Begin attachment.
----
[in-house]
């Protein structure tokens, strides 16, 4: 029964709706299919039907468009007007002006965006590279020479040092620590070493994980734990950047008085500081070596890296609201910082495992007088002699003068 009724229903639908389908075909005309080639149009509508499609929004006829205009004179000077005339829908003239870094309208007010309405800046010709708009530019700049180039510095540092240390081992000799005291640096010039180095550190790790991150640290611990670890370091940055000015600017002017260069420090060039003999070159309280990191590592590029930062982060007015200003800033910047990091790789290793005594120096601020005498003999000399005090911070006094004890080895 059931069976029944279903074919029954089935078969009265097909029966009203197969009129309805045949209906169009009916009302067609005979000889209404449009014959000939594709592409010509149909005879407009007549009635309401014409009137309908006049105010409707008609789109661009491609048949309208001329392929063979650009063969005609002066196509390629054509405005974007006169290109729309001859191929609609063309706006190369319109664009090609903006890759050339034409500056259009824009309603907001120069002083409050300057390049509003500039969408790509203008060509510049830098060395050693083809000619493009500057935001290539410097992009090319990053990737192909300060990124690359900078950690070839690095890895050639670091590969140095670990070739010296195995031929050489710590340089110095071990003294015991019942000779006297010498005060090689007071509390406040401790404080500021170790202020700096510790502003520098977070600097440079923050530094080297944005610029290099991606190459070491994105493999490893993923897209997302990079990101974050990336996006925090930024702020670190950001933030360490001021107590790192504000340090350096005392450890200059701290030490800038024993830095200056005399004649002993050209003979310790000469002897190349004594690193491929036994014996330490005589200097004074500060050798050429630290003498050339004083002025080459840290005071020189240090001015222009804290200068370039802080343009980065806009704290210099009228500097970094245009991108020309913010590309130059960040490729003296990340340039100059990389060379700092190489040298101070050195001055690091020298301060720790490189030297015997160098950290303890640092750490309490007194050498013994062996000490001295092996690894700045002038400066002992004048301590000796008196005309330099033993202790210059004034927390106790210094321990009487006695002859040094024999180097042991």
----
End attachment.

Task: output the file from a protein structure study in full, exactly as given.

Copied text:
[in-house]
């Protein structure tokens, strides 16, 4: 029964709706299919039907468009007007002006965006590279020479040092620590070493994980734990950047008085500081070596890296609201910082495992007088002699003068 009724229903639908389908075909005309080639149009509508499609929004006829205009004179000077005339829908003239870094309208007010309405800046010709708009530019700049180039510095540092240390081992000799005291640096010039180095550190790790991150640290611990670890370091940055000015600017002017260069420090060039003999070159309280990191590592590029930062982060007015200003800033910047990091790789290793005594120096601020005498003999000399005090911070006094004890080895 059931069976029944279903074919029954089935078969009265097909029966009203197969009129309805045949209906169009009916009302067609005979000889209404449009014959000939594709592409010509149909005879407009007549009635309401014409009137309908006049105010409707008609789109661009491609048949309208001329392929063979650009063969005609002066196509390629054509405005974007006169290109729309001859191929609609063309706006190369319109664009090609903006890759050339034409500056259009824009309603907001120069002083409050300057390049509003500039969408790509203008060509510049830098060395050693083809000619493009500057935001290539410097992009090319990053990737192909300060990124690359900078950690070839690095890895050639670091590969140095670990070739010296195995031929050489710590340089110095071990003294015991019942000779006297010498005060090689007071509390406040401790404080500021170790202020700096510790502003520098977070600097440079923050530094080297944005610029290099991606190459070491994105493999490893993923897209997302990079990101974050990336996006925090930024702020670190950001933030360490001021107590790192504000340090350096005392450890200059701290030490800038024993830095200056005399004649002993050209003979310790000469002897190349004594690193491929036994014996330490005589200097004074500060050798050429630290003498050339004083002025080459840290005071020189240090001015222009804290200068370039802080343009980065806009704290210099009228500097970094245009991108020309913010590309130059960040490729003296990340340039100059990389060379700092190489040298101070050195001055690091020298301060720790490189030297015997160098950290303890640092750490309490007194050498013994062996000490001295092996690894700045002038400066002992004048301590000796008196005309330099033993202790210059004034927390106790210094321990009487006695002859040094024999180097042991």